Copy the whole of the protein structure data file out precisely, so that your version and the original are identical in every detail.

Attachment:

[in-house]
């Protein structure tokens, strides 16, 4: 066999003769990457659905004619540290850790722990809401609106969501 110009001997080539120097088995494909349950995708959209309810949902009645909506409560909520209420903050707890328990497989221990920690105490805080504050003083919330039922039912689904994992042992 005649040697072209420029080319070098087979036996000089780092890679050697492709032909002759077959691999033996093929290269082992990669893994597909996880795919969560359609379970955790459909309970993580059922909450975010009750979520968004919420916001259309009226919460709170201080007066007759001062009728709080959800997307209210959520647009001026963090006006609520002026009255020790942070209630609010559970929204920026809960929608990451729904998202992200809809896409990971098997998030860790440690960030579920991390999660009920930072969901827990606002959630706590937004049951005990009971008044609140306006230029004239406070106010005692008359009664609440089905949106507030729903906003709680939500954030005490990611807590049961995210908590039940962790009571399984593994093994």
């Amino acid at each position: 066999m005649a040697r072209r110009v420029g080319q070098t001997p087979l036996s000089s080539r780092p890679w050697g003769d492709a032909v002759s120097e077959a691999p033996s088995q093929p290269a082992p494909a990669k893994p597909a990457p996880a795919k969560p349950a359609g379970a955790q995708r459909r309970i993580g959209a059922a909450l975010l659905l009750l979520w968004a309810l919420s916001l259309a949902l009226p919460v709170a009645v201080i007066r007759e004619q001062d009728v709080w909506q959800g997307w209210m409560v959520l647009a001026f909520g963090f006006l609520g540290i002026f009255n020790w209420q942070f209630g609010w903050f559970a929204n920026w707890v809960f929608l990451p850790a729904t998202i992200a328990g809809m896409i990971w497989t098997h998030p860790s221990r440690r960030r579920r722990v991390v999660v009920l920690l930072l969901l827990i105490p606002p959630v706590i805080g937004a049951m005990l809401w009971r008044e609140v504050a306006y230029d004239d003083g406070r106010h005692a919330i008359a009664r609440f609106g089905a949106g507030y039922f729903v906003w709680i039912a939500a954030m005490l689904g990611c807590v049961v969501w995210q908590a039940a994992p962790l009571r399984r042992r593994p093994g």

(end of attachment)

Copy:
[in-house]
């Protein structure tokens, strides 16, 4: 066999003769990457659905004619540290850790722990809401609106969501 110009001997080539120097088995494909349950995708959209309810949902009645909506409560909520209420903050707890328990497989221990920690105490805080504050003083919330039922039912689904994992042992 005649040697072209420029080319070098087979036996000089780092890679050697492709032909002759077959691999033996093929290269082992990669893994597909996880795919969560359609379970955790459909309970993580059922909450975010009750979520968004919420916001259309009226919460709170201080007066007759001062009728709080959800997307209210959520647009001026963090006006609520002026009255020790942070209630609010559970929204920026809960929608990451729904998202992200809809896409990971098997998030860790440690960030579920991390999660009920930072969901827990606002959630706590937004049951005990009971008044609140306006230029004239406070106010005692008359009664609440089905949106507030729903906003709680939500954030005490990611807590049961995210908590039940962790009571399984593994093994």
């Amino acid at each position: 066999m005649a040697r072209r110009v420029g080319q070098t001997p087979l036996s000089s080539r780092p890679w050697g003769d492709a032909v002759s120097e077959a691999p033996s088995q093929p290269a082992p494909a990669k893994p597909a990457p996880a795919k969560p349950a359609g379970a955790q995708r459909r309970i993580g959209a059922a909450l975010l659905l009750l979520w968004a309810l919420s916001l259309a949902l009226p919460v709170a009645v201080i007066r007759e004619q001062d009728v709080w909506q959800g997307w209210m409560v959520l647009a001026f909520g963090f006006l609520g540290i002026f009255n020790w209420q942070f209630g609010w903050f559970a929204n920026w707890v809960f929608l990451p850790a729904t998202i992200a328990g809809m896409i990971w497989t098997h998030p860790s221990r440690r960030r579920r722990v991390v999660v009920l920690l930072l969901l827990i105490p606002p959630v706590i805080g937004a049951m005990l809401w009971r008044e609140v504050a306006y230029d004239d003083g406070r106010h005692a919330i008359a009664r609440f609106g089905a949106g507030y039922f729903v906003w709680i039912a939500a954030m005490l689904g990611c807590v049961v969501w995210q908590a039940a994992p962790l009571r399984r042992r593994p093994g």